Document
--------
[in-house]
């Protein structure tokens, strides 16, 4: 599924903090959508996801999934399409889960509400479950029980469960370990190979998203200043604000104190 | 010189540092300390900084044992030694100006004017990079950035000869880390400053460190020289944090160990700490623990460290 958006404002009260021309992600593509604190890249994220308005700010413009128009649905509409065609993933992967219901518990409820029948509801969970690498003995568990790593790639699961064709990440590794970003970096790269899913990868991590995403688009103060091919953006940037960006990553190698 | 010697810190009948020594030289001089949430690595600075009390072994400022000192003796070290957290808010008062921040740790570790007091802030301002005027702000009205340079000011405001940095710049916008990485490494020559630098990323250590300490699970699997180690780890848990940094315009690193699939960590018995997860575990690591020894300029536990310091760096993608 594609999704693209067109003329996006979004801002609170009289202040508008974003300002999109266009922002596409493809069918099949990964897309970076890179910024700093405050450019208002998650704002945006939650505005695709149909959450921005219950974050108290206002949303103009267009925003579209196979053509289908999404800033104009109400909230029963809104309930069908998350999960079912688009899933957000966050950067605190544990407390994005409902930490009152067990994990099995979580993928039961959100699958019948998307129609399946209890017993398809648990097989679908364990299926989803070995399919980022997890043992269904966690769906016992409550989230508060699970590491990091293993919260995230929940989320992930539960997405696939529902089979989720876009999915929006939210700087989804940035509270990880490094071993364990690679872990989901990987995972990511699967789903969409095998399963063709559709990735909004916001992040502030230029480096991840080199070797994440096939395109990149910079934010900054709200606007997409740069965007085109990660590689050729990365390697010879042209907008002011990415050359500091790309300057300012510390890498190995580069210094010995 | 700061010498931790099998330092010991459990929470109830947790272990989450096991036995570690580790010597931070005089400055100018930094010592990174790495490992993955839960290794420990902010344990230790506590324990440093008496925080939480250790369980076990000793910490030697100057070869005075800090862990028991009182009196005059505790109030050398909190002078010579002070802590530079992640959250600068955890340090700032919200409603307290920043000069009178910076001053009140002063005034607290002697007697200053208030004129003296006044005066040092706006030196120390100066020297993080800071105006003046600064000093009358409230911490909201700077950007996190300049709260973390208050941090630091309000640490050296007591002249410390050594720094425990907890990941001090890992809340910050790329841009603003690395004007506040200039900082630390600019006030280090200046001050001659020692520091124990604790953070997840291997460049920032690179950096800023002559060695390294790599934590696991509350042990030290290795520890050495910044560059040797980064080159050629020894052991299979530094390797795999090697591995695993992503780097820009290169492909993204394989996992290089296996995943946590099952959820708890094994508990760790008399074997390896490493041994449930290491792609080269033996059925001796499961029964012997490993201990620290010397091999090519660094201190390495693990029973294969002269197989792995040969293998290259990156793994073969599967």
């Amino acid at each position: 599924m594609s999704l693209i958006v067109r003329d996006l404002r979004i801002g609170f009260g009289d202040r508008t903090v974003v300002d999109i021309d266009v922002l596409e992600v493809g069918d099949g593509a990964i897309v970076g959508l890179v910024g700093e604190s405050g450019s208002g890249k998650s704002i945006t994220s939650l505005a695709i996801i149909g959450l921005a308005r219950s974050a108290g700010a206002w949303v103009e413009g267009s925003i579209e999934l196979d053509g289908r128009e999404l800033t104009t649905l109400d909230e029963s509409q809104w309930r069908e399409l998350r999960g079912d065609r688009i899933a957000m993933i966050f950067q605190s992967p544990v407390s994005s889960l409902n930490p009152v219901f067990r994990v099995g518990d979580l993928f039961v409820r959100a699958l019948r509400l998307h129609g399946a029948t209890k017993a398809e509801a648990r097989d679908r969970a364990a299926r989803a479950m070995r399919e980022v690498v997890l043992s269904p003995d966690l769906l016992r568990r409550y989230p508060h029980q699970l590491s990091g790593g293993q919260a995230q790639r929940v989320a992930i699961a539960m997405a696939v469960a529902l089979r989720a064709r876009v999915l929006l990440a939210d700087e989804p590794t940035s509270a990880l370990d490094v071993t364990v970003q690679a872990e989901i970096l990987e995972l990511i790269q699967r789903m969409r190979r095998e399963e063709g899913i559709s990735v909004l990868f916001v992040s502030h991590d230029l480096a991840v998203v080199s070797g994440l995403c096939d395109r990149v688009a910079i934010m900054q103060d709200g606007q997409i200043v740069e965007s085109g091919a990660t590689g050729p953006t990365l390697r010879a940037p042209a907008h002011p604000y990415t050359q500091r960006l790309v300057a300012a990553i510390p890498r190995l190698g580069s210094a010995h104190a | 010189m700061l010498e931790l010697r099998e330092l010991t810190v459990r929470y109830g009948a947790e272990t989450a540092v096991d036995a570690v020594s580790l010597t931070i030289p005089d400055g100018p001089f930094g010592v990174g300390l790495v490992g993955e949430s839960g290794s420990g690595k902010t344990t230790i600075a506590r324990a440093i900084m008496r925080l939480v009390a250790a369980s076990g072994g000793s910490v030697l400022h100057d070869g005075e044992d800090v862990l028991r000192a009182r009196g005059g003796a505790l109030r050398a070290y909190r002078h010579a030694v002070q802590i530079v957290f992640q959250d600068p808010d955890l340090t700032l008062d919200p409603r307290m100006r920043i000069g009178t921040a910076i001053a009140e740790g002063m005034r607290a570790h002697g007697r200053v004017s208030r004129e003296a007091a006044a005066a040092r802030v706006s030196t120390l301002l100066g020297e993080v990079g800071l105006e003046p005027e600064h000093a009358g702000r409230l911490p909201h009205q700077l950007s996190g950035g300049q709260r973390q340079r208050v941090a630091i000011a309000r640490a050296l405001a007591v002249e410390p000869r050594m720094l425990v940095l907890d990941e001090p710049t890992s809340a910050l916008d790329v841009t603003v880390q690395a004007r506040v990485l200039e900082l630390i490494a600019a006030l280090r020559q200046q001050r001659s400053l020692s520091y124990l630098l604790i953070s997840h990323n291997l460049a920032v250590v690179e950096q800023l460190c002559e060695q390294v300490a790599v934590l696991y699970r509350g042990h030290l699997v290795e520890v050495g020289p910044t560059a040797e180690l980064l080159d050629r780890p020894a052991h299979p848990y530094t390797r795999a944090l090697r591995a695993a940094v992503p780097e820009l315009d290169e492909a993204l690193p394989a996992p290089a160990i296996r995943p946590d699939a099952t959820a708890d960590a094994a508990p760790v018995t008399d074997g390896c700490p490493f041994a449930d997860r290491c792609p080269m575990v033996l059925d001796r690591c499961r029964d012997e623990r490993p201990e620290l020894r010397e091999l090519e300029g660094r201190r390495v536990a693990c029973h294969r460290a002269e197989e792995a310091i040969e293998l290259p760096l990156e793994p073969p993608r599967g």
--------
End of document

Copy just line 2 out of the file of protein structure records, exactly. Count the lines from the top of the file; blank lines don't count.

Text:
């Protein structure tokens, strides 16, 4: 599924903090959508996801999934399409889960509400479950029980469960370990190979998203200043604000104190 | 010189540092300390900084044992030694100006004017990079950035000869880390400053460190020289944090160990700490623990460290 958006404002009260021309992600593509604190890249994220308005700010413009128009649905509409065609993933992967219901518990409820029948509801969970690498003995568990790593790639699961064709990440590794970003970096790269899913990868991590995403688009103060091919953006940037960006990553190698 | 010697810190009948020594030289001089949430690595600075009390072994400022000192003796070290957290808010008062921040740790570790007091802030301002005027702000009205340079000011405001940095710049916008990485490494020559630098990323250590300490699970699997180690780890848990940094315009690193699939960590018995997860575990690591020894300029536990310091760096993608 594609999704693209067109003329996006979004801002609170009289202040508008974003300002999109266009922002596409493809069918099949990964897309970076890179910024700093405050450019208002998650704002945006939650505005695709149909959450921005219950974050108290206002949303103009267009925003579209196979053509289908999404800033104009109400909230029963809104309930069908998350999960079912688009899933957000966050950067605190544990407390994005409902930490009152067990994990099995979580993928039961959100699958019948998307129609399946209890017993398809648990097989679908364990299926989803070995399919980022997890043992269904966690769906016992409550989230508060699970590491990091293993919260995230929940989320992930539960997405696939529902089979989720876009999915929006939210700087989804940035509270990880490094071993364990690679872990989901990987995972990511699967789903969409095998399963063709559709990735909004916001992040502030230029480096991840080199070797994440096939395109990149910079934010900054709200606007997409740069965007085109990660590689050729990365390697010879042209907008002011990415050359500091790309300057300012510390890498190995580069210094010995 | 700061010498931790099998330092010991459990929470109830947790272990989450096991036995570690580790010597931070005089400055100018930094010592990174790495490992993955839960290794420990902010344990230790506590324990440093008496925080939480250790369980076990000793910490030697100057070869005075800090862990028991009182009196005059505790109030050398909190002078010579002070802590530079992640959250600068955890340090700032919200409603307290920043000069009178910076001053009140002063005034607290002697007697200053208030004129003296006044005066040092706006030196120390100066020297993080800071105006003046600064000093009358409230911490909201700077950007996190300049709260973390208050941090630091309000640490050296007591002249410390050594720094425990907890990941001090890992809340910050790329841009603003690395004007506040200039900082630390600019006030280090200046001050001659020692520091124990604790953070997840291997460049920032690179950096800023002559060695390294790599934590696991509350042990030290290795520890050495910044560059040797980064080159050629020894052991299979530094390797795999090697591995695993992503780097820009290169492909993204394989996992290089296996995943946590099952959820708890094994508990760790008399074997390896490493041994449930290491792609080269033996059925001796499961029964012997490993201990620290010397091999090519660094201190390495693990029973294969002269197989792995040969293998290259990156793994073969599967």